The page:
(3). After obtaining the surface Green’s function of the leads, we can calculate the retarded self-energy of the leads by:
which carries the coupling information between leads and center region. Then calculate the function:
where the relation is used.
Calculate the retarded Green’s function for the center region connected with leads:
(4). The transmission for phonon is given by the Caroli formula:
where is the advanced Green’s function. This formula gives a real number for the transmission of phonon, because and are both real matrix and . Another equivalent, more symmetric expression for transmission is constructed by two terms:Zeng ()
(5). Finally, the phonon thermal conductance can be obtained by Landau formula:
We note that this formula gives the thermal conductance, not conductivity, because in the ballistic region the thermal conductance does not dependent on the size of the system, while the thermal conductivity will diverge with increasing size. This formula accounts for the ballistic phonon thermal conductance, so it will overestimate the value of thermal conductance at high temperatures. The phonon-phonon scattering becomes important at high temperatures, and will depress the phonon thermal conductance. This nonlinear interaction can be included through a nonlinear self-energy in the NEGF theme, or treated by the Boltzmann transport theory.
ii.2 NEGF for electron transport
The procedure for NEGF in the electron transport is the same as the phonon transport after two substitutions:
where the force constant matrix matrix is replaced by the electron Hamiltonian , and the square of frequency is replaced by the energy of electron . After the above five steps, electron transmission function is obtained, and can be used to calculate all electronic quantities: electronic conductance , electron thermal conductance , and Seebeck coefficient . Formulae for these electronic quantities in the ballistic transport were first obtained in 1986.Sivan () A straightforward derivation is given in Ref. Esfarjani, by Esfarjani et al.. Following are the three key steps in the derivation.
(1). In the ballistic transport, the two Landauer-Buttiker formulae for electronic current and electron thermal current are:
where is the charge for electron, and is the Plank constant. is the chemical potential. is the Fermi-Dirac distribution function, which is also temperature dependent.
(2). Under the linear response approximation, we can obtain the linear coherent transport formalism for different physical quantities. The above two formulae can be expanded in terms of small variables and :
(3). After introducing an intermediate function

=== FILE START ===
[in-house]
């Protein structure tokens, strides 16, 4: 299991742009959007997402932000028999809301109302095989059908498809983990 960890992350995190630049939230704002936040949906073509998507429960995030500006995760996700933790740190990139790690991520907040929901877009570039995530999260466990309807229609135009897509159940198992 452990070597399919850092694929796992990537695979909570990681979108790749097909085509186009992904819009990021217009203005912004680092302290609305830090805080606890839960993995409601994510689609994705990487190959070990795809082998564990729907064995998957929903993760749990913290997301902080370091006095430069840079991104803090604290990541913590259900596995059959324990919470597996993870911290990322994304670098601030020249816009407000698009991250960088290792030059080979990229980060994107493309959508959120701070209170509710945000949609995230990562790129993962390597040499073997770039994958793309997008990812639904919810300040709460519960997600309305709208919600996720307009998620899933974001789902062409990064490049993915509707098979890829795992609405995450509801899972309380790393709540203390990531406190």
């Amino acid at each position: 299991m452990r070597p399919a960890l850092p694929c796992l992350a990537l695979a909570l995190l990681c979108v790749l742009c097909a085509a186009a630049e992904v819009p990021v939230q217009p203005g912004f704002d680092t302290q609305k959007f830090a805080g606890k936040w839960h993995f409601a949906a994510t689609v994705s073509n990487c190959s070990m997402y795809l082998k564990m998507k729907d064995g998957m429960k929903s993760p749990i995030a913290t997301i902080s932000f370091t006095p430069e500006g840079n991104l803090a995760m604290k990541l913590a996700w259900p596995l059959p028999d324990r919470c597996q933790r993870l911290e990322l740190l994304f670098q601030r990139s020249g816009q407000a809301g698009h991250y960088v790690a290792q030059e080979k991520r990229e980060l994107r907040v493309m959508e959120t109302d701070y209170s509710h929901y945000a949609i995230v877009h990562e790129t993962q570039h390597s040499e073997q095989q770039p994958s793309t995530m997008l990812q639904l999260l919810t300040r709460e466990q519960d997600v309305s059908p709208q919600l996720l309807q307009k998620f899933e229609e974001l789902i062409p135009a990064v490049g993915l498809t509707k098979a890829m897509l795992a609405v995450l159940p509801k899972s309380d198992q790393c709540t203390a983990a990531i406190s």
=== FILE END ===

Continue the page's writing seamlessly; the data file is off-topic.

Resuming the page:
the electronic quantities can be calculated following their definitions.
The electronic conductance is:
The Peltier coefficient is:
The Seebeck coefficient is:
The thermal conductance is:
Iii results and discussion
iii.1 structure and calculation details
Fig. 1 displays the configuration of SWCNT (10, 0). The whole tube is divided into two leads and a center region as required by the NEGF scheme. In each lead, there are two columns. The semi-infinity leads can be generated by periodically repeating these two columns. Each column contains forty carbon atoms, and is large enough to ensure that atoms in each column only interact with atoms in its two neighboring columns within the applied Brenner potential.Brenner () After these manipulations, the leads in the SWCNT are quasi-one-dimensional systems with first-nearest-neighboring interactions. The surface Green’s function of this type of system can be calculated by the efficient iterative method developed by Lopez Sancho et al.. Blue atoms in the center region are C isotopic doping, forming a cluster. The size of the cluster, , is 4.0 Å in the figure.
The lattice dynamical force constant matrices are generated from the Brenner potentialBrenner () implemented in the “General Utility Lattice Program” (GULP)Gale (). The GULP is used to optimize the structure of the SWCNT. The equilibrium position under strain can be realized by stretching the SWCNT and then optimizing the structure with both ends fixed. The exported force constant matrix from GULP is further partitioned according to Fig. 1. Finally the input force constant matrices for the NEGF are obtained, such as , , and the coupling , . In the NEGF procedure, leads are regarded as perfect and pure. So the CID and the strain effects are only applied to of the center region.
The total Hamiltonian for electron is described by the single- orbital tight-binding schemeMahanGD ():
where and are the two nonequivalent carbon atoms, and the summation is taken over the three first-nearest-neighboring bonds. The hopping parameter is generalized to include the effect of the strain () by treating the strain as a kind of phonon vibration,